What is meningococcal disease?

Meningitis is an inflammation of the meninges, the tissues that cover the brain (hence the name). The inflammation is often due to an infection. The infection may be due to a virus, a bacteria, or other agents. If the infection is from a bacteria called meningococcus, the disease is called meningococcal meningitis.

What is meningococcal disease?

There are a number of types of the meningococcus bacteria, and all can cause severe illness. Most people who come in contact with the bacteria do not have symptoms and do not become sick. Sometimes this bacteria can overcome the body's defences and cause illness. For some people (especially adolescents and young adults, children, and those with certain medical problems), meningococcus can cause:

  • meningococcal meningitis, an infection that affects the spinal fluid and the lining around the brain
  • meningococcemia or meningococcal septicemia, an infection of the blood
  • other diseases such as pneumonia

Antibiotics are successful 9 out of 10 times when treating this infection. However, people may have a permanent disability such as hearing loss, paralysis or the loss of part or all of a limb. The infection can cause death. Meningococcal disease is not new. There are cases of meningococcal infection in Canada and the rest of the world every year.

How is meningococcal disease spread?

Some people carry the meningococcal bacteria in their nose and throat. They can pass it to others by contact with the droplets from their nose or mouth. To catch the infection, you must have very close contact with someone infected with the meningococcal bacteria. It does not spread as easily as other infections, such as the common cold or flu.

What are the symptoms of meningococcal disease?

Symptoms of meningococcal infection may include:

  • fever
  • headache
  • nausea and sometimes vomiting
  • weakness and drowsiness
  • stiff neck or joint pain
  • eye discomfort when looking at bright lights
  • reddish-purple, tiny spots, or a bruise-like skin rash (in combination with other symptoms, this is cause for serious concern)

Young children may also be sleepy, irritable, or cry excessively. In winter, other viruses cause some of these same symptoms. Meningococcal infections are usually more severe than these other viruses, and may get worse quickly. If you have these symptoms, see your doctor, health clinic, or closest emergency room immediately.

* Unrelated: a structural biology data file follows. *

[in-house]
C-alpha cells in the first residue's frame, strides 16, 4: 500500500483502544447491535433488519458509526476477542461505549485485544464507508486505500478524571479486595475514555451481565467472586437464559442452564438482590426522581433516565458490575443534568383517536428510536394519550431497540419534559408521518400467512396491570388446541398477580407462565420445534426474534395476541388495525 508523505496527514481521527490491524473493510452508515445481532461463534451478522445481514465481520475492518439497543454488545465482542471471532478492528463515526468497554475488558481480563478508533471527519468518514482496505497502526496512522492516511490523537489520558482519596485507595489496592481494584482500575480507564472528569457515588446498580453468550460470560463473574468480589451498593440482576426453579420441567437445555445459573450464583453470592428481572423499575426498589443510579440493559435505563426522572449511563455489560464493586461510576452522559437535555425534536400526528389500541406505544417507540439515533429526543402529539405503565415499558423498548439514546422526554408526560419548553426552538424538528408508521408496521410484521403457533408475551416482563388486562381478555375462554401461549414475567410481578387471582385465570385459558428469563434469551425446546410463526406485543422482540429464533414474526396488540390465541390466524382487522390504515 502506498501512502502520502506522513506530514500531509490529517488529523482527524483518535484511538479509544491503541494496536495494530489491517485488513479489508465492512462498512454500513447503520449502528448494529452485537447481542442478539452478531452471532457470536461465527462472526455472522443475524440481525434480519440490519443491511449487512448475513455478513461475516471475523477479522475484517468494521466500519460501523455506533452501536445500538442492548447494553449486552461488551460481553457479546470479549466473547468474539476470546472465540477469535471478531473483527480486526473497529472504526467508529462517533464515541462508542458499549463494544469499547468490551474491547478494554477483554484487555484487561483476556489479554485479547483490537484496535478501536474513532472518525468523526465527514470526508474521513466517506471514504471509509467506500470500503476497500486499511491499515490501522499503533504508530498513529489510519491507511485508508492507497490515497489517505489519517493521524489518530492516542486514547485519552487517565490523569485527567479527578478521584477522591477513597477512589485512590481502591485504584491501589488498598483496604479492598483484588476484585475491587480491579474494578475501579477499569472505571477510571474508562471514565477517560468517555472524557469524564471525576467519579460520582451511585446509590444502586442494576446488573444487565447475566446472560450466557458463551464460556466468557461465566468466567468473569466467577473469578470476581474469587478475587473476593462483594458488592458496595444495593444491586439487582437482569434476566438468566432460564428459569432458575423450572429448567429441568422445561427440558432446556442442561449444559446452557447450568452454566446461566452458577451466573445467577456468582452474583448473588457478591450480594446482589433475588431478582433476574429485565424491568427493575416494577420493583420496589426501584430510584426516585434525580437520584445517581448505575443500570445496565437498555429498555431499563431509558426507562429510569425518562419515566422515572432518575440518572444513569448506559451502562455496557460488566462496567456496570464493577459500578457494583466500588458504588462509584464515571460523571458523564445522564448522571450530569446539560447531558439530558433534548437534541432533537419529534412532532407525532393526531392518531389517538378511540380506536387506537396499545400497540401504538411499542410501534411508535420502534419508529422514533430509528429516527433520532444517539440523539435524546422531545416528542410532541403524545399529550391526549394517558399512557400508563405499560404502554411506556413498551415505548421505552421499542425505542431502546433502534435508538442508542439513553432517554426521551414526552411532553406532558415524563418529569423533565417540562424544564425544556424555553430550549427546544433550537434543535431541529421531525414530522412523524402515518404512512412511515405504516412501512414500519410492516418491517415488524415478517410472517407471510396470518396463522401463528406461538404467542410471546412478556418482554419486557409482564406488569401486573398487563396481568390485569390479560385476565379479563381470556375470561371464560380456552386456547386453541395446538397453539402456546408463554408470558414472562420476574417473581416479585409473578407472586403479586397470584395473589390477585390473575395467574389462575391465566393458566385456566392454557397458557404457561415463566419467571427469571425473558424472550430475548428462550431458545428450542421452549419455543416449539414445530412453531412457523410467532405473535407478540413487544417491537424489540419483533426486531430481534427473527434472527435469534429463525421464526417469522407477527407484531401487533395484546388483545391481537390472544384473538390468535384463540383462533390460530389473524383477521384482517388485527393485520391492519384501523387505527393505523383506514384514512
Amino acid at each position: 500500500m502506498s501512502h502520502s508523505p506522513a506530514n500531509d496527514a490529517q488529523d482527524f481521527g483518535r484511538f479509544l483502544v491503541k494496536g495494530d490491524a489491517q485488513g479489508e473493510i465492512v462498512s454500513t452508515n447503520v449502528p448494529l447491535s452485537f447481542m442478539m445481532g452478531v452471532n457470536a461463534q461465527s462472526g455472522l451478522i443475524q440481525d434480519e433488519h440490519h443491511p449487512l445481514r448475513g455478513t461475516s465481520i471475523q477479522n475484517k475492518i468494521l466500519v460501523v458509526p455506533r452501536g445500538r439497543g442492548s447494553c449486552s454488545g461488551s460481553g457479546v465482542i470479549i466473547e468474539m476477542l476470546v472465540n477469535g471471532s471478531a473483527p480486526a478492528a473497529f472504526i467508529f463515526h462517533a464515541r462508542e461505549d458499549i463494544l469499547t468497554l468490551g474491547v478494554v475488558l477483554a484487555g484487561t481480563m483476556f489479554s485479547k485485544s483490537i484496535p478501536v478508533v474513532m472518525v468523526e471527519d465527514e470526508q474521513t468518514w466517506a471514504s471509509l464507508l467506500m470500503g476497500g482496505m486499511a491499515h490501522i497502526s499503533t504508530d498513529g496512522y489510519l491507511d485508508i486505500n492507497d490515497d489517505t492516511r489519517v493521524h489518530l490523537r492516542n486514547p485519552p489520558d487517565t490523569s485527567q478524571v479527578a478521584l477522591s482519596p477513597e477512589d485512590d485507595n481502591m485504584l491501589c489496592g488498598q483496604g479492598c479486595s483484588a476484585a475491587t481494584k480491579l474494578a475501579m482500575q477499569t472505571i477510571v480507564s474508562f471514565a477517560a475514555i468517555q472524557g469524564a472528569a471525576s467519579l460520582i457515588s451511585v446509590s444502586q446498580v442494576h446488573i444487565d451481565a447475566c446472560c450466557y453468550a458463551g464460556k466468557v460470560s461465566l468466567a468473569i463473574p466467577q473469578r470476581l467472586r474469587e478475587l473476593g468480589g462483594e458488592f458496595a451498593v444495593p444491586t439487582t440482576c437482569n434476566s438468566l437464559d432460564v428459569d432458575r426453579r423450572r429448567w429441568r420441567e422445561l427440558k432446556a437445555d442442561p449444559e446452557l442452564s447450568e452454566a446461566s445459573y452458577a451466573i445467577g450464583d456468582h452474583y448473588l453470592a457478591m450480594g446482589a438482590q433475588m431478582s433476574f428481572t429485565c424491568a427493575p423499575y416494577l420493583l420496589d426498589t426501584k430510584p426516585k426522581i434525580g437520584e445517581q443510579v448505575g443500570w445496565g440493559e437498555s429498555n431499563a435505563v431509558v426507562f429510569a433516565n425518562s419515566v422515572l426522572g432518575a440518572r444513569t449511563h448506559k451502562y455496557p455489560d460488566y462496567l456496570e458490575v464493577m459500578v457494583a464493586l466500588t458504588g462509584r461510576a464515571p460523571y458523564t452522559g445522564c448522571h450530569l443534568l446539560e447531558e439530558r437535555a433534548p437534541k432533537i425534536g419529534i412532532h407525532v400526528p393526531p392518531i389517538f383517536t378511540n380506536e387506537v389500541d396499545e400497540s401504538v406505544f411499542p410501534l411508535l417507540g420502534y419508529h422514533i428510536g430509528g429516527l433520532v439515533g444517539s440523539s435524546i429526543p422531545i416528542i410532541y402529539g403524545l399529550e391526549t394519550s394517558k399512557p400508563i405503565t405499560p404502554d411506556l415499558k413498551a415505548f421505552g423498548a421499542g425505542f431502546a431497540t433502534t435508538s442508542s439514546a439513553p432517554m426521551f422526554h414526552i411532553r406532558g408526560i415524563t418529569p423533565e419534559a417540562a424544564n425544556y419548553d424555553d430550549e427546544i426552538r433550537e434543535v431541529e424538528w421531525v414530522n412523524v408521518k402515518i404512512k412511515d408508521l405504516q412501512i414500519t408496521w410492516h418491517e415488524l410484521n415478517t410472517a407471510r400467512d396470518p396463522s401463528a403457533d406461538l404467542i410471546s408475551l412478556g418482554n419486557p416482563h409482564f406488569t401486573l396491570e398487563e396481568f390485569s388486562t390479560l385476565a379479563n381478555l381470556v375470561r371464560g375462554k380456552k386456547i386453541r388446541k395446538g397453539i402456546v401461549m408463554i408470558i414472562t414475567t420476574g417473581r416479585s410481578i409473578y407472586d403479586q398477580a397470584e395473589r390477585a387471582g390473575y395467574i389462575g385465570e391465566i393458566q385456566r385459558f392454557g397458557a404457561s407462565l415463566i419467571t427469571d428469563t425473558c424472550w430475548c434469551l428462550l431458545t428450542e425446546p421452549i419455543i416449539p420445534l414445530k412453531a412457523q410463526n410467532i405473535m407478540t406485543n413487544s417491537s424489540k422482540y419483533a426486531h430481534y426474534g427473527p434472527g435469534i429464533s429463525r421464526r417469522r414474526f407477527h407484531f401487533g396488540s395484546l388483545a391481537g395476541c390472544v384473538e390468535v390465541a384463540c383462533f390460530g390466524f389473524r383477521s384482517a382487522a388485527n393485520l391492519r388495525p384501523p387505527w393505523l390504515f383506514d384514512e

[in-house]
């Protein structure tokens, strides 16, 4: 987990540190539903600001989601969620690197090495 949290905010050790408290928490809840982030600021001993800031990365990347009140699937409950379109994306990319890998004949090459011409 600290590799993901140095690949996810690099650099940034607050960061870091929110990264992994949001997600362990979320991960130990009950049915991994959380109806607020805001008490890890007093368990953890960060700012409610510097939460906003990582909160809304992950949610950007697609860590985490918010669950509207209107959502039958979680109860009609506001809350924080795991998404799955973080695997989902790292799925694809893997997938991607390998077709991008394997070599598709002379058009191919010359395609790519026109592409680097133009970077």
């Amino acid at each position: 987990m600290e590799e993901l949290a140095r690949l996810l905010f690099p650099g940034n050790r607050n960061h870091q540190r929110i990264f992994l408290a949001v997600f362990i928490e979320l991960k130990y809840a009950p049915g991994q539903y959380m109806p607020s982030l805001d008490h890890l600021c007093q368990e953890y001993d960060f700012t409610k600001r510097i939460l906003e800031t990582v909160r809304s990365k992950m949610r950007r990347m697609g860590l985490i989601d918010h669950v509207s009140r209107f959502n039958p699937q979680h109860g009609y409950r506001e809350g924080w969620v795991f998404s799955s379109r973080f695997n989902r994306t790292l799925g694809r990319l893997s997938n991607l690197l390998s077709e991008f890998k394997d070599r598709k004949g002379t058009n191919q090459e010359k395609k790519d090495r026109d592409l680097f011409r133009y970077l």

How can meningococcal infection be prevented?

When a case of meningococcal infection is reported, public health officials will attempt to notify people who have been in contact with the nasal or mouth secretions of the infected person. They will be offered a special antibiotic to prevent them from becoming ill. Even though the antibiotic is very good at preventing disease, it is very important to contact your doctor if you become ill after contact with a case of meningococcal infection. You may reduce the spread of this germ if you:

  • wash your hands frequently
  • keep your hands away from your mouth and nose
  • cover your nose and mouth when you sneeze or cough
  • use only your own plates, knives, forks, and glasses
  • avoid sharing things like cigarettes, water bottles, lip gloss, glasses, or cups
  • reduce casual kissing

Is there a vaccine to protect against meningococcal disease?

There are several vaccines that protect against some strains of meningococcal infection. They are used for people age 2 and over. The following people (over age 2) are at an increased risk of infection or of having a more severe meningococcal infection, and should get the vaccine:

  • people without a spleen or with a spleen that is not working properly due to disease
  • some people who work with the meningococcal bacteria in laboratories
  • people who are living in, or traveling overseas to, countries at high risk for meningococcal disease

Sometimes, immunization may be recommended if there is an increase in the number of cases of disease in certain age groups or communities.

Manitoba Health 
in association with the MediResource Clinical Team